CHIP DESIGNER Nvidia claims that Intel's entry into the high performance computing (HPC) GPGPU market validates the use of accelerators and increases the market for its own Tesla GPGPU accelerators.
Intel's Xeon Phi landed at the Supercomputing 2012 (SC12) conference and scored some impressive wins, including a cluster being placed in seventh place on the prestigious Top 500 list. Despite Intel's impressive entrance, Nvidia told The INQUIRER that it validates what Nvidia has been saying about accelerator based HPC performance and brings in new potential customers.
Sumit Gupta, GM of Nvidia's HPC business unit sees Intel's entrance as an opportunity to capitalise on a big brand validating accelerator based HPC computing. Gupta said, "We are delighted to have Intel in the market. If you think about it, until a year ago Nvidia was the only company trying to convince everybody to move to this accelerated way of computing and it's a hurdle. If you have the leading company there, Intel, telling everyone 'no no no, CPUs are going to get better', it is much harder to keep growing the market. Now Intel is telling everyone the same thing, [...] they are basically saying you have to use an accelerator and obviously they will promote their accelerator."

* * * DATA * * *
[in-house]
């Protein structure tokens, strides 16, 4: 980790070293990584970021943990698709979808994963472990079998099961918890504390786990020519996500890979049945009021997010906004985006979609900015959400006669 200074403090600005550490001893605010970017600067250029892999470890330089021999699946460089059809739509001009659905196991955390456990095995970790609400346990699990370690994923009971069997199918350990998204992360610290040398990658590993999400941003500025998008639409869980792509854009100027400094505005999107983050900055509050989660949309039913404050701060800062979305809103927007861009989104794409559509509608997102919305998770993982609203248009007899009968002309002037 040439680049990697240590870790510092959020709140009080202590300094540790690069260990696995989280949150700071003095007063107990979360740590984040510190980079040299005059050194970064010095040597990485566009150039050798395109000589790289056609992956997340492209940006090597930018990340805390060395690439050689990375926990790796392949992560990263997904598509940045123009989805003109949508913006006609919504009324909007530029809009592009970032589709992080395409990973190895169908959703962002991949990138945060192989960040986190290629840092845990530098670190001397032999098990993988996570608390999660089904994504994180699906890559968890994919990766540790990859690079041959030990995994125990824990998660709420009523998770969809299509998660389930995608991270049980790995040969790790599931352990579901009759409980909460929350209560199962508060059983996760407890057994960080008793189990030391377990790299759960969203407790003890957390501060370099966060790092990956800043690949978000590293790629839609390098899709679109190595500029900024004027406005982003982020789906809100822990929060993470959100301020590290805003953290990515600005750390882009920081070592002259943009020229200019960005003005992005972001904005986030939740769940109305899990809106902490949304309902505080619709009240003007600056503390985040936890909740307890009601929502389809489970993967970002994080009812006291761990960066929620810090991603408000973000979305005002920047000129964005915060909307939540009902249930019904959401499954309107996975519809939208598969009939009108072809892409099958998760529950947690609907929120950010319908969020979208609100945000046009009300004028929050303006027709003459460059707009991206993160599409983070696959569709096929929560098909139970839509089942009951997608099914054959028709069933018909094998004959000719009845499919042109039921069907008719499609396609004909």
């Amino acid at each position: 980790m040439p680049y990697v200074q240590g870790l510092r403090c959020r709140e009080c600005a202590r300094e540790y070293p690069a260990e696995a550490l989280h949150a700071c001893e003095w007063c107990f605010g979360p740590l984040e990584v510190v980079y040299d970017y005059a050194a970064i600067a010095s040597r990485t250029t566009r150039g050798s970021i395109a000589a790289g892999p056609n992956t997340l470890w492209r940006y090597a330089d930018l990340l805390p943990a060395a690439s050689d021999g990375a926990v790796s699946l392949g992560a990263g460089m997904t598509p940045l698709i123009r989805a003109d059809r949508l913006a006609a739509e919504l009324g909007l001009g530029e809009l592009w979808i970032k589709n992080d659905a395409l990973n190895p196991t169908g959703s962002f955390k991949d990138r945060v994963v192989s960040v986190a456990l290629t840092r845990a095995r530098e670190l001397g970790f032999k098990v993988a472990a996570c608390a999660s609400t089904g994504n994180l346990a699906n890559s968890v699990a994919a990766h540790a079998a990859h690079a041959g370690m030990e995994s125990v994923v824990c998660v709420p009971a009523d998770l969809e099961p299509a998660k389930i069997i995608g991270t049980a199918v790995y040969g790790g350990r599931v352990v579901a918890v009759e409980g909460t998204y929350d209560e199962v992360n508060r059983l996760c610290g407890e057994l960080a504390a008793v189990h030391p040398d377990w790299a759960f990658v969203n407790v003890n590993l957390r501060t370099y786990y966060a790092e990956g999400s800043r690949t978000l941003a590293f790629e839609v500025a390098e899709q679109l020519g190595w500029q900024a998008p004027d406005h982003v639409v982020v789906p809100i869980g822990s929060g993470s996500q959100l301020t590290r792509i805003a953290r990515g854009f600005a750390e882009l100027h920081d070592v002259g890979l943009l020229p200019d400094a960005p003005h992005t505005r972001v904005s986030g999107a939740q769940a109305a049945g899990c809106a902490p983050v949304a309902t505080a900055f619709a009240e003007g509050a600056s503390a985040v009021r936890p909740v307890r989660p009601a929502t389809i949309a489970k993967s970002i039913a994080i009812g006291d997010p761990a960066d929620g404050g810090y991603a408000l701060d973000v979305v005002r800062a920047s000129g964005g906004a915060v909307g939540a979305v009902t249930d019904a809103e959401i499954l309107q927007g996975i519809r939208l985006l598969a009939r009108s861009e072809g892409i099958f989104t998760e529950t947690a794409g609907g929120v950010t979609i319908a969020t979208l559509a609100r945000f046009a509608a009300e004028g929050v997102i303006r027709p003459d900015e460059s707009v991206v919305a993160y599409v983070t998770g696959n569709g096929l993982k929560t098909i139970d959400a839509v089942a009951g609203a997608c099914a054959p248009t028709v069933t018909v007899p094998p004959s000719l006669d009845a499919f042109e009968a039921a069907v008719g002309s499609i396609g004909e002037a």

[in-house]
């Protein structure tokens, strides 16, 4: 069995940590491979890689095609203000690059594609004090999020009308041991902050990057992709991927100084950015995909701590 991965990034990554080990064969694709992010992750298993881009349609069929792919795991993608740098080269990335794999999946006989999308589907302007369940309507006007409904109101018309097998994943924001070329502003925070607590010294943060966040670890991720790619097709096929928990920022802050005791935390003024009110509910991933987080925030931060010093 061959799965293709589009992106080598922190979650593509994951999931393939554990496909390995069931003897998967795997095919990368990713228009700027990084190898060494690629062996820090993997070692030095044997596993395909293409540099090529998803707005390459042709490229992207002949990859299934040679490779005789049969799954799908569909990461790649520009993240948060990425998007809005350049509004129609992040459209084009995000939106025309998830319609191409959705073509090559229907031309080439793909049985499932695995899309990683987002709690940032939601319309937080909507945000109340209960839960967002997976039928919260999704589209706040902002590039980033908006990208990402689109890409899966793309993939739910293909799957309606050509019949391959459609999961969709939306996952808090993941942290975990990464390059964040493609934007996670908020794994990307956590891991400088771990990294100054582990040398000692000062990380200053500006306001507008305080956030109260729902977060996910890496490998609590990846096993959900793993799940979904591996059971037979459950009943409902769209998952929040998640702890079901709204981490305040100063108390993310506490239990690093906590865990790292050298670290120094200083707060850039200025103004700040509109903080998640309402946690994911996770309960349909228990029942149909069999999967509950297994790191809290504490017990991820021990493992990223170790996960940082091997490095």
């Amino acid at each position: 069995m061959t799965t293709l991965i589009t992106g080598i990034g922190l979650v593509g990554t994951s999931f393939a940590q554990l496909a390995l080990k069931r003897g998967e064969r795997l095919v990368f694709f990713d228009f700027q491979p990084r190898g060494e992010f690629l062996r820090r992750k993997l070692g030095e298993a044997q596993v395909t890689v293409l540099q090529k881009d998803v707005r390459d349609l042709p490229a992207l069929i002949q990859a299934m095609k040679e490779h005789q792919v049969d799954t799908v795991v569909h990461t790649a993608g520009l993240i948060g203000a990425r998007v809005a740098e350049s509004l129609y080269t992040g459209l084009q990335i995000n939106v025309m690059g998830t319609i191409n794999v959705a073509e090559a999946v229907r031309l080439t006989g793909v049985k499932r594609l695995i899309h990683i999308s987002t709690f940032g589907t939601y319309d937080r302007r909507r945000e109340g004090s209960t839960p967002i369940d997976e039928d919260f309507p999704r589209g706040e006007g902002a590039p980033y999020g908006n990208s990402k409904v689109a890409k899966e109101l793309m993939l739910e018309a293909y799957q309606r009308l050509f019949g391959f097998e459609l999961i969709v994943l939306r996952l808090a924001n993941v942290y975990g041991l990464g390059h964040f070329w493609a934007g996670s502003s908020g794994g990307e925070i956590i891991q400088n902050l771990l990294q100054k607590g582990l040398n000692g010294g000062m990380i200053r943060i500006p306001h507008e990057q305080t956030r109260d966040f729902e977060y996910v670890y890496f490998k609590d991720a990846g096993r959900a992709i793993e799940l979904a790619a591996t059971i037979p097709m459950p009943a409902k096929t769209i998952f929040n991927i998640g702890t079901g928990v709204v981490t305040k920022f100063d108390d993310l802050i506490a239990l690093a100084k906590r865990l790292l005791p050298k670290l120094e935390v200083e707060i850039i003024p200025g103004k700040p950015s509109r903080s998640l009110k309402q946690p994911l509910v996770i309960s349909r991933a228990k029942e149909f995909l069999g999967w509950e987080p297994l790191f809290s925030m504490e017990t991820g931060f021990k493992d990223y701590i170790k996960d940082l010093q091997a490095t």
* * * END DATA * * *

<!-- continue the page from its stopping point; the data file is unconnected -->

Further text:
With Intel backing accelerators as the way to increase computing performance in clusters, Gupta said more of the market is seeing accelerators as a viable option for clusters. Gupta said, "So what we've seen actually happen is the pace at which this market is growing has dramatically increased. In the past I would always run into customers that would say, 'I am not going use GPUs or accelerators', now every one of those customers is saying, 'of course I'm going to use accelerators', and they are going to do a bake-off between us and Intel."
Gupta admitted that Nvidia won't win every customer, adding, "Obviously Intel is going to win a few." However Gupta said Intel's presence has in many ways made it easier for the firm to do business in this market. "We were a very small portion of the HPC market, now the entire HPC market is addressable, because every customer at [SC12] was telling us they are going to use an accelerator and they going to benchmark both and try both, and they all realise that programming both the accelerators is exactly the same because they have tried it," said Gupta.
Intel's brand brings in a lot of business and credibility even in the hard-nosed world of HPC, and its decision to get into the accelerator business is likely to help Nvidia as Gupta mentions. While Intel might have increased Nvidia's potential market, the challenge for Nvidia is not simply winning business but iterating its product cycle fast enough to keep on track with Intel.
Even though Nvidia's Tesla K20X powers Titan, the highest performing cluster on the Top 500 right now, Intel's track record of ramping up performance is formidable, and given that it already has a cluster in the top 10, Nvidia will need to ensure that it has the performance to overcome Intel's hardware and branding. µ
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